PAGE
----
Russia wants to ban non-custodial wallets and criminalize keeping your own cryptocurrency keys. Sounds quite idiotic. But what is more scary is that many countries are considering similar actions. Putin is not alone in his willingness to gain control over private cryptocurrency assets.
Non-custodial crypto wallets allow their owners to keep their private keys safe, hence all the extra privacy. Nobody can access your assets without those private keys. It also means you have no chance to recover your tokens in case the private keys are lost. Anyways that is a fair price you pay for being sure you actually own those assets, right? Well, Russian authorities think otherwise.
Bloody dictator Vladimir Putin is one of the greatest inventors of the 21st century so far. An evil genius if you will.
Not only did he invent ‘denazification’ which turned out to be devastation of peaceful Ukrainian cities causing millions of people to flee from the country, but he also invented a weird and quite scary way of corrupting the crypto world.
The thing is that decentralized blockchain could make all of us free from any third party entities. Russian authorities obviously don’t think they are the third party of the kind their citizens should avoid.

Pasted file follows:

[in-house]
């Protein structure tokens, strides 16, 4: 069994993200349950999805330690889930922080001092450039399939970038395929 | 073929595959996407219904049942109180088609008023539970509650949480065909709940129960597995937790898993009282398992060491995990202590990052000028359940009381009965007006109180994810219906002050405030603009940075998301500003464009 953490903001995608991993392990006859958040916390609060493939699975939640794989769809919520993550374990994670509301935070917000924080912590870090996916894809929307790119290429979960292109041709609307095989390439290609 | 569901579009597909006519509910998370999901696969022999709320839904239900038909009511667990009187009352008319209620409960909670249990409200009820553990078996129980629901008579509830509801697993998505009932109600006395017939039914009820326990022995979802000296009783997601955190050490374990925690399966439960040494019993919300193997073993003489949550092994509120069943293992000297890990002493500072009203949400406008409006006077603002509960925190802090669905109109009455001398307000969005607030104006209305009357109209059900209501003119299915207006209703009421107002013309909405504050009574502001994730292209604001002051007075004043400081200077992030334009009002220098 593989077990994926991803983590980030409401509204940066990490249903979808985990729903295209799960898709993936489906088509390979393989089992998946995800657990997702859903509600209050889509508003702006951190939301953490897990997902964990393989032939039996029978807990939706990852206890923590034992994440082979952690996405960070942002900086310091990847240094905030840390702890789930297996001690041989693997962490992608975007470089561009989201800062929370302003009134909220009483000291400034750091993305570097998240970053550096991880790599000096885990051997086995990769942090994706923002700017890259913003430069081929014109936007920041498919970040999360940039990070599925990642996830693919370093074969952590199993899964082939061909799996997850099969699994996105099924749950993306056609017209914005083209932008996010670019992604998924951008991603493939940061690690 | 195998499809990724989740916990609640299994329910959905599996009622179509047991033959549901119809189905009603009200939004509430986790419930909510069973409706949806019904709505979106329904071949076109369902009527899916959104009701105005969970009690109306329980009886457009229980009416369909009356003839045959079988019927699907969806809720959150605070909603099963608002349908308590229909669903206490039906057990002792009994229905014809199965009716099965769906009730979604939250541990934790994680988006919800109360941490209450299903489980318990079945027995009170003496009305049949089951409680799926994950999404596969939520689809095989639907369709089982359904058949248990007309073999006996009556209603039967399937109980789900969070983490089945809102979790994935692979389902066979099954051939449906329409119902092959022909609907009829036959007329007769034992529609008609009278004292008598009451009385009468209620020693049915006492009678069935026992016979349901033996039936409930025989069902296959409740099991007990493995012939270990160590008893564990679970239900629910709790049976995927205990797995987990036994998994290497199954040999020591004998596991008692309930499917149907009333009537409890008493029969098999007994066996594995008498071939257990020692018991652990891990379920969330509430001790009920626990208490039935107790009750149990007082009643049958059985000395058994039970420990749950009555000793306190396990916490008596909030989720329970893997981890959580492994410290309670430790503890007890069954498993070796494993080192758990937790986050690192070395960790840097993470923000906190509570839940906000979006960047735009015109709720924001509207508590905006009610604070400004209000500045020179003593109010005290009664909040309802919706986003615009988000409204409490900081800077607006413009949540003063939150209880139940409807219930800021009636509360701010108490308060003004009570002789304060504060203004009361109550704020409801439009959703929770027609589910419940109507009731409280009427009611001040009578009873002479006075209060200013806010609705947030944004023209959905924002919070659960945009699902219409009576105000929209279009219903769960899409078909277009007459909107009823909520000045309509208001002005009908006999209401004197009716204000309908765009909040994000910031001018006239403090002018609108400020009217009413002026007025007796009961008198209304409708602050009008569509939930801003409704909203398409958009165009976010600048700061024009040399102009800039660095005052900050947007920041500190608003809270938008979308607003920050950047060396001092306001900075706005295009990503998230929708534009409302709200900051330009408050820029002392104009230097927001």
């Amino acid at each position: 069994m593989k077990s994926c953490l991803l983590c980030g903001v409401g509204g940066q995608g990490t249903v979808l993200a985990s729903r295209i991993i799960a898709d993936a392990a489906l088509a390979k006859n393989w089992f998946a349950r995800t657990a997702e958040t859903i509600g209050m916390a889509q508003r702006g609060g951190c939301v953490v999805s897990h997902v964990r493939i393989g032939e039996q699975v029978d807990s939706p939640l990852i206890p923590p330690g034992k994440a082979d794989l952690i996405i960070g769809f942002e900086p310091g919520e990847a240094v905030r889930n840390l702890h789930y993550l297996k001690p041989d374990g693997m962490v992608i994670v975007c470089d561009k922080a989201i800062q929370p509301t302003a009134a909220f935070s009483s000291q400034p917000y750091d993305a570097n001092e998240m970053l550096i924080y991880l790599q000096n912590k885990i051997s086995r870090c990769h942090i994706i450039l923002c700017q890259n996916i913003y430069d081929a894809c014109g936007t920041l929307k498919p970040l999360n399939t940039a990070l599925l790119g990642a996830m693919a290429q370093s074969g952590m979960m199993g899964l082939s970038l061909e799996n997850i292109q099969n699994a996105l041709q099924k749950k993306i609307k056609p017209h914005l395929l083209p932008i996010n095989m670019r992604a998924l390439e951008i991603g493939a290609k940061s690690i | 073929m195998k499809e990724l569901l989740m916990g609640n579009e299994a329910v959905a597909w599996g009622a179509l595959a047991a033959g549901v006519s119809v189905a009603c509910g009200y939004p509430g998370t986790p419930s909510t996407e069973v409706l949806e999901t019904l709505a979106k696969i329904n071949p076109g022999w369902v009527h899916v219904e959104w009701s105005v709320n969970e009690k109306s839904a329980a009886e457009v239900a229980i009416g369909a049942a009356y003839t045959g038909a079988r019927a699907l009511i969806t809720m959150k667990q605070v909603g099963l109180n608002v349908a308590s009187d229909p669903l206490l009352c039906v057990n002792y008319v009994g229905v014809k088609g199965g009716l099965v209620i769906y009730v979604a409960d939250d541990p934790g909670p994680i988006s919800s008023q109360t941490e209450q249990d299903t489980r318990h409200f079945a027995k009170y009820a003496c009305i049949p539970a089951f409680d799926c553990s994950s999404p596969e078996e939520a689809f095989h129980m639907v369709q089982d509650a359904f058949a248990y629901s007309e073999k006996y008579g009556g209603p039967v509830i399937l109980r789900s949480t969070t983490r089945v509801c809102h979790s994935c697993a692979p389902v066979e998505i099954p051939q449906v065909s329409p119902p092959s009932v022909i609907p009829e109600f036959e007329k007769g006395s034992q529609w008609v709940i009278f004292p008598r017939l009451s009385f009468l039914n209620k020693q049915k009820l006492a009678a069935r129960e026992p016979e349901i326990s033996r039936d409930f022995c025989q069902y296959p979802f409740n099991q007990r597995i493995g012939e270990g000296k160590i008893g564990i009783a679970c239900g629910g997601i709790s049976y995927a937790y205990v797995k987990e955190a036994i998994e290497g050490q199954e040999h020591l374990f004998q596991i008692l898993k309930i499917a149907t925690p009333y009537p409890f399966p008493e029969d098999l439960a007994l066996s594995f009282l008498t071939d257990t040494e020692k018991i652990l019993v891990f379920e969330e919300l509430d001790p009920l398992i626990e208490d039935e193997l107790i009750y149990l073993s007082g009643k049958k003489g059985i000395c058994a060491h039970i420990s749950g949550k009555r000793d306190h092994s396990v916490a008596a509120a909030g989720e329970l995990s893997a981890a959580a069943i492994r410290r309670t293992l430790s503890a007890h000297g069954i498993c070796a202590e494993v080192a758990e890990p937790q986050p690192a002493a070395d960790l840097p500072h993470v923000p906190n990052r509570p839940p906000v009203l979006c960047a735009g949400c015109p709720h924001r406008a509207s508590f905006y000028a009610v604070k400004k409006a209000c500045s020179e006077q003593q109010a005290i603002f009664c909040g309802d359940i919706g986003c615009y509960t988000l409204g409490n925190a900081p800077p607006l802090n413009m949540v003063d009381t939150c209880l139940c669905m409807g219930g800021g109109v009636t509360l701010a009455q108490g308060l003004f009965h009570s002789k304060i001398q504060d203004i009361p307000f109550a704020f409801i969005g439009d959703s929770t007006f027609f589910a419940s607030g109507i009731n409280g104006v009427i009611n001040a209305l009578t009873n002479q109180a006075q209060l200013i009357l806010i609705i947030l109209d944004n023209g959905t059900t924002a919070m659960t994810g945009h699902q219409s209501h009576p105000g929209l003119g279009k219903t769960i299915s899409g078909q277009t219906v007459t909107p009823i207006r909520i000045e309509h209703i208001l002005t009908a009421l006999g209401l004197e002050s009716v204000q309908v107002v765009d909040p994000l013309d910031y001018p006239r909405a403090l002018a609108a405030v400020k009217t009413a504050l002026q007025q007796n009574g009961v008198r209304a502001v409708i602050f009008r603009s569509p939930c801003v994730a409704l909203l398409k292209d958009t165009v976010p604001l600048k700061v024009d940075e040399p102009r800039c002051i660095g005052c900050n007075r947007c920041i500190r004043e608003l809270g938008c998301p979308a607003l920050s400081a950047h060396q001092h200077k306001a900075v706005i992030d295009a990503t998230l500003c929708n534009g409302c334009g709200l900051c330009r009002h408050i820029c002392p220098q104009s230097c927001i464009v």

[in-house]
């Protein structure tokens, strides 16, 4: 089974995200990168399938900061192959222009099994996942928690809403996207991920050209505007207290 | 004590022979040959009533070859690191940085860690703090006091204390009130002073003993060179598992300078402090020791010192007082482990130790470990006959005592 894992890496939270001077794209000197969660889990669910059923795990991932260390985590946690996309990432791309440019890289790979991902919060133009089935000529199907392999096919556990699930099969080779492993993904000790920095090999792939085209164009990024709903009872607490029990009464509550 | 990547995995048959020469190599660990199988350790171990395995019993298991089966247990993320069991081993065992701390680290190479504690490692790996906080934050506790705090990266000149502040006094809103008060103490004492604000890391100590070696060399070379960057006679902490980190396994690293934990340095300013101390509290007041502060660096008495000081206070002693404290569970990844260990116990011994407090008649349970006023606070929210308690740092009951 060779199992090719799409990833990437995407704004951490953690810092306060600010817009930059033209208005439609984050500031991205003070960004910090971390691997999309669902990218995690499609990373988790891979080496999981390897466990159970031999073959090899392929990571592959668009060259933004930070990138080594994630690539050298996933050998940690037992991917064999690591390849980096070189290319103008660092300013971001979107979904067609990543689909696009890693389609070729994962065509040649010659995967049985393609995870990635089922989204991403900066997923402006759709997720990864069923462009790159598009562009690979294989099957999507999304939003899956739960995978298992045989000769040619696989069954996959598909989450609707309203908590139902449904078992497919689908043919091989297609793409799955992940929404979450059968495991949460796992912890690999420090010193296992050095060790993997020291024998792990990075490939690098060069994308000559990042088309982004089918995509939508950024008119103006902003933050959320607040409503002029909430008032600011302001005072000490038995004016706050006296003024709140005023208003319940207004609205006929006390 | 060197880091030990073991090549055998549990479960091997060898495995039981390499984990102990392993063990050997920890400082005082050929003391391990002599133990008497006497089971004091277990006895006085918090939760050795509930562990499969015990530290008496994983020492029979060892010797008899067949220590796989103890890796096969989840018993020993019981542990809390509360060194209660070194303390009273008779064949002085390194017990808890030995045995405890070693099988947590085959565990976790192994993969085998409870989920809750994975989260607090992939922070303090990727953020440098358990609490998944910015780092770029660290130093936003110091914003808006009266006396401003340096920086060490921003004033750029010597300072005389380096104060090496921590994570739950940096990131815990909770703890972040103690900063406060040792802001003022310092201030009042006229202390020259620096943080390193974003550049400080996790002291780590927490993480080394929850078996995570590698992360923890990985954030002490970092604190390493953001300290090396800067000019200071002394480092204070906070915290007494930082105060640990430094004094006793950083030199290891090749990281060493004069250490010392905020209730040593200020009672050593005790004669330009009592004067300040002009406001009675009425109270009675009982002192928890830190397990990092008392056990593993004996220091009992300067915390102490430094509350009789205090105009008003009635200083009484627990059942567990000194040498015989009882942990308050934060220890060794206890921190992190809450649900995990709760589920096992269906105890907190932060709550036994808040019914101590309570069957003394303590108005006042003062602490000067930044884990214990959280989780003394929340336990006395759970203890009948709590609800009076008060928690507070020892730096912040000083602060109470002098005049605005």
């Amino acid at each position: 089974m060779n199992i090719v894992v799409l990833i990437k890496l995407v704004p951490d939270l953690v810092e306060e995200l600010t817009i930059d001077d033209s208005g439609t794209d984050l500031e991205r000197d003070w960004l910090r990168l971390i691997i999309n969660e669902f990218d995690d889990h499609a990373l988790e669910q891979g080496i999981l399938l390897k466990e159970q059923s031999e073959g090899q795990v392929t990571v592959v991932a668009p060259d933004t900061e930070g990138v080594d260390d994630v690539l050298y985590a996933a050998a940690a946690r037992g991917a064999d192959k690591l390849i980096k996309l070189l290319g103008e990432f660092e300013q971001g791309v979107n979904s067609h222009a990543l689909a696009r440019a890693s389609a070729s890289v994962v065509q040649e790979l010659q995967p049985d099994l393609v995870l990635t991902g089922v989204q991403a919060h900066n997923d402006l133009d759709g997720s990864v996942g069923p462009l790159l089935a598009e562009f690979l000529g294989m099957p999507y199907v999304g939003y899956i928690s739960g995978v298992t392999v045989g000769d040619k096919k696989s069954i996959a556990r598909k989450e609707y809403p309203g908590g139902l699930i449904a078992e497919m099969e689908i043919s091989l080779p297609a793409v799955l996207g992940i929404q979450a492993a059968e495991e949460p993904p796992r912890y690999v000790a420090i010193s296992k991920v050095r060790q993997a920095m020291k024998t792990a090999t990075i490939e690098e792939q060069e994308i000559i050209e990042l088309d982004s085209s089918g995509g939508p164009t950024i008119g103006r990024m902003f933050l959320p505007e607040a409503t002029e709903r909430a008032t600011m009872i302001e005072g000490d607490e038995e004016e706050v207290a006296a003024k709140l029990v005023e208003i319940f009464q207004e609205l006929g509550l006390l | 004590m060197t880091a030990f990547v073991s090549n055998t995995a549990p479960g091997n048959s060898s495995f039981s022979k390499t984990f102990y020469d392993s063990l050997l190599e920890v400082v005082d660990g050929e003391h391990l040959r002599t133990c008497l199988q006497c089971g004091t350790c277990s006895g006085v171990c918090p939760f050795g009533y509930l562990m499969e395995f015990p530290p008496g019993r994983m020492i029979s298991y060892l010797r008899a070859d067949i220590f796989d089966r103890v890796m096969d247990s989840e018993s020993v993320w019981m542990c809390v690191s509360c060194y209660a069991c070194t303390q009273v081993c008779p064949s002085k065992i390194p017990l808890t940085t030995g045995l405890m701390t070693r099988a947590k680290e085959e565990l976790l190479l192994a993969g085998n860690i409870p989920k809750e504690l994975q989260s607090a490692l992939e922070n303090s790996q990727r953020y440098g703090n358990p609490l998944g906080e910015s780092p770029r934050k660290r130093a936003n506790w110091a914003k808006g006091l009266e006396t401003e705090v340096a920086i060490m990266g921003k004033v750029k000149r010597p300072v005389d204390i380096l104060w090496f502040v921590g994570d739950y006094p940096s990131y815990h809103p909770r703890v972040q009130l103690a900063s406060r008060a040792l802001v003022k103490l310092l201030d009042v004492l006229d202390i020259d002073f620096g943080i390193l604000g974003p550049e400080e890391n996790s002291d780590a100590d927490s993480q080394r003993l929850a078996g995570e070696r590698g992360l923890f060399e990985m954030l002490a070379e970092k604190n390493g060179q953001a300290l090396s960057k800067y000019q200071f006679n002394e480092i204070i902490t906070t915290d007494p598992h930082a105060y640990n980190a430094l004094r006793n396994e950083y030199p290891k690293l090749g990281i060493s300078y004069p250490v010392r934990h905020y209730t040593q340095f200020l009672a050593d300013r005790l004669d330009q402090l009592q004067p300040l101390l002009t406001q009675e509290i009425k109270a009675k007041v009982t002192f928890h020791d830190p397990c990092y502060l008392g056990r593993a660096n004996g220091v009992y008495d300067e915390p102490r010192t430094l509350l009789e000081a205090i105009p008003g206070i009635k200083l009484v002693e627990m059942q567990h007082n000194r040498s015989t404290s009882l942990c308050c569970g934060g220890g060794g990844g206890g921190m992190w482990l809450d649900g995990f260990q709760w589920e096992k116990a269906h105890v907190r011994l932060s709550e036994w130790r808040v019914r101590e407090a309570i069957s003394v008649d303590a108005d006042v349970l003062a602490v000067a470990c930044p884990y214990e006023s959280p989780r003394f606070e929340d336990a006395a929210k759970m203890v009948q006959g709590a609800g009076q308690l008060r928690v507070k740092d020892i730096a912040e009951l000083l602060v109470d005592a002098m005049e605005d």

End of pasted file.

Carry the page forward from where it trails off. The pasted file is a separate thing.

Yes, Russia is set to legalize cryptocurrency and their own digital ruble is on tests now. But it is obvious now that Russia wants to use the best of both worlds. While using all the technical merits of digital cryptocurrency (mining, speed of transactions etc.) Russia wants to deprive its citizens of those elements of freedom that are essential to crypto. At least the potential Russia ban for non-custodial wallets points to that.
And what is even more terrifying is that other countries are seriously considering the same politics.
Russia declares a war to non-custodial crypto wallets
The Association of Banks of Russia is quite a behemoth of Putin’s financial system. This organization includes more than 300 Russian banks. If it says something, it means the Kremlin is rather serious about it.